When you were looking at repayment plans for your student loans, you probably considered RePAYE, an income-driven repayment plan.
RePAYE is a great option for borrowers with high debt loads compared to their income because of the interest subsidies, payments based on your income, and qualification for forgiveness programs.
Here are the basics of RePAYE:
Only Direct Subsidized Loans, Direct Unsubsidized Loans, Direct GradPLUS Loans, Direct Consolidation Loans that don’t include a Parent Plus Loan are eligible. Also, your loans can’t be in default.
Your monthly payment is limited to 10% of the portion of your income that exceeds 150% of the poverty line. There’s no cap on how high your payment can go like there is on PAYE. The good news is if you make less than 150% of the poverty line, your payment is $0 until your next annual update. Whoohoo!
Your tax filing status doesn’t matter:
Even if you file separately from your spouse, their income will be included when calculating your payment.
Here’s what your payment could look like on RePAYE based on your adjusted gross income and household size:
Alaska and Hawaii have higher poverty lines not shown here. Updated April 2021.
You’ll still qualify for forgiveness programs like Public Service Loan Forgiveness and Teacher Loan Forgiveness. You can also have your loans forgiven after making payments for 20 years for undergraduate loans or 25 years for graduate or professional loans, but you’ll be hit with a tax bill on the amount that’s forgiven.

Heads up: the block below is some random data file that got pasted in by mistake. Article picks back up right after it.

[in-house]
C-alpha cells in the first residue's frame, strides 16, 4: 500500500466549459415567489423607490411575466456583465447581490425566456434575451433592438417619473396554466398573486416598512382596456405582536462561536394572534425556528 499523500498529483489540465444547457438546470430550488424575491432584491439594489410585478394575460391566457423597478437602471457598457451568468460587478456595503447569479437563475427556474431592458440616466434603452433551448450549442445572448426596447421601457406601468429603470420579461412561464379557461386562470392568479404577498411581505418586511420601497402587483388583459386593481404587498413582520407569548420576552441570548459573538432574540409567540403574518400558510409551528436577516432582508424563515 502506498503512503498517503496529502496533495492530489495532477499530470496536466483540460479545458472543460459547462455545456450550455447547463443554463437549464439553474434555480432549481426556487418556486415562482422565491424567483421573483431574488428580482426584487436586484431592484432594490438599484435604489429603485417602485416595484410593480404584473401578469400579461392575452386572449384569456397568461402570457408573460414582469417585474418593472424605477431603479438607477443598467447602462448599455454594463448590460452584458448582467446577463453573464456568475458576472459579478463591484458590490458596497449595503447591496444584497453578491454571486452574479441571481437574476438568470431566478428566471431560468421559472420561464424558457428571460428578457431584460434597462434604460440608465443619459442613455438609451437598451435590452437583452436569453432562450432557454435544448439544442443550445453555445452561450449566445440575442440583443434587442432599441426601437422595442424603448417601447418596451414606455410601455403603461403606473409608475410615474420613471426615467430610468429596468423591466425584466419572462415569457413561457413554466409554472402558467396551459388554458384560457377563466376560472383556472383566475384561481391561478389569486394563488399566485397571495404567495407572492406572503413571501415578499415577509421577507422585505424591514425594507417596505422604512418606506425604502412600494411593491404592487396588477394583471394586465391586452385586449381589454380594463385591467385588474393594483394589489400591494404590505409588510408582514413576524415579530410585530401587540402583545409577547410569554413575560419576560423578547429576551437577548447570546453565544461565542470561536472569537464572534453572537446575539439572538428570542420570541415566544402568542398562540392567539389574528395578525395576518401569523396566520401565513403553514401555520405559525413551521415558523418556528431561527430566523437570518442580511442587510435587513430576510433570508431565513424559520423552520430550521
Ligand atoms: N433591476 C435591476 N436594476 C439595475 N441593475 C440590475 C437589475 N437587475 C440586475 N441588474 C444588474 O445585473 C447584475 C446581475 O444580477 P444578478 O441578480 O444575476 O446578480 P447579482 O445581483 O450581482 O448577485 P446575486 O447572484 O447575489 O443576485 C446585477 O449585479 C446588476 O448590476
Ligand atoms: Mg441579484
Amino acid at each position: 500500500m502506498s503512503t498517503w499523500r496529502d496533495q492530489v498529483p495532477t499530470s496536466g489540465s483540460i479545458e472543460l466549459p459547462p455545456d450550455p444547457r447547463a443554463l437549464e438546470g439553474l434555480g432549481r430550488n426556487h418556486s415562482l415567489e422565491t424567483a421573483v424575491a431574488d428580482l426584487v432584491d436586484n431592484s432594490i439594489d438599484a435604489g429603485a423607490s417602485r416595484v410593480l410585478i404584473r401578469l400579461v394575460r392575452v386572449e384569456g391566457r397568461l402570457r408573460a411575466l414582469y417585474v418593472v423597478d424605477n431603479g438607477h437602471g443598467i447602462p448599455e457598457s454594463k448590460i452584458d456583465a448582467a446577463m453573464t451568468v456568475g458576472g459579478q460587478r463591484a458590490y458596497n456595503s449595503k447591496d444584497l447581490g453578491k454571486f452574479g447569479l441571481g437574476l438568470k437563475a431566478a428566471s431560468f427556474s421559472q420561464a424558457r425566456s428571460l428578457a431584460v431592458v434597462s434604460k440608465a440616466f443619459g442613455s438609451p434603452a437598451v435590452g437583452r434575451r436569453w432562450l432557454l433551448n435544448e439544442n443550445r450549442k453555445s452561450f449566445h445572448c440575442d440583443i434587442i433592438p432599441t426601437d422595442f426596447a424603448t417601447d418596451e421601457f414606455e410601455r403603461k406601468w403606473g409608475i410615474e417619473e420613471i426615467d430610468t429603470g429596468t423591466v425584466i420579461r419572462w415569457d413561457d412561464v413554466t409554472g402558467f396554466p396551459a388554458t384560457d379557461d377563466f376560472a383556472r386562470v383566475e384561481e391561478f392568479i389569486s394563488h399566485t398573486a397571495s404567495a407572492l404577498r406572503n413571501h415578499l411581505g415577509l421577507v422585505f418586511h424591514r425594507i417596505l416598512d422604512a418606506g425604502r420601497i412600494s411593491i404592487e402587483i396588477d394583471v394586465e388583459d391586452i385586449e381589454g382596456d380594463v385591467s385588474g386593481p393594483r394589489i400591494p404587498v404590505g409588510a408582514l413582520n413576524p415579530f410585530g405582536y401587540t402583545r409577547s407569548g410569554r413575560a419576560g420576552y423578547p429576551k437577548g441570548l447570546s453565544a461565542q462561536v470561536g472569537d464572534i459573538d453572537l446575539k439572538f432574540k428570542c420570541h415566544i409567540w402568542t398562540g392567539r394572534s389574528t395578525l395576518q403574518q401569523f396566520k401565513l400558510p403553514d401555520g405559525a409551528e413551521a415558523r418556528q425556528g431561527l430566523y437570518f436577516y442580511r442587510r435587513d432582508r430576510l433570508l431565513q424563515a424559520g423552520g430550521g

The best perk to RePAYE is the interest subsidy, which means the government will pay some (or all) of accrued interest. Here’s how it works:
Amanda has $100,000 in federal student loans and is signing up for RePAYE. Her salary is $40,000 which makes her monthly payment $182.58. She owes $50,000 in Direct Subsidized Loans and $50,000 in Direct Unsubsidized Loans. Both loans have a 6% interest rate.
Amanda will pay $2,190.96 in a year towards her loans, but because of that pesky interest - she hasn’t actually made a dent on her loans and the balance grew to $103,915.55.
Here’s where the government steps in to help out in the form of an interest subsidy. How much is paid depends on how long you’ve been in RePAYE and the type of loans you have.
Uncle Sam will pay 100% of the accruing interest for the first three years, afterward, they pay 50%.
Uncle Sam will pay 50% of the accruing interest.
Amanda will receive $2,936.67 in interest subsidies ($1,957.78 from the subsidized loans and $978.89 for the unsubsidized loans.). This makes her new balance $100,978.88.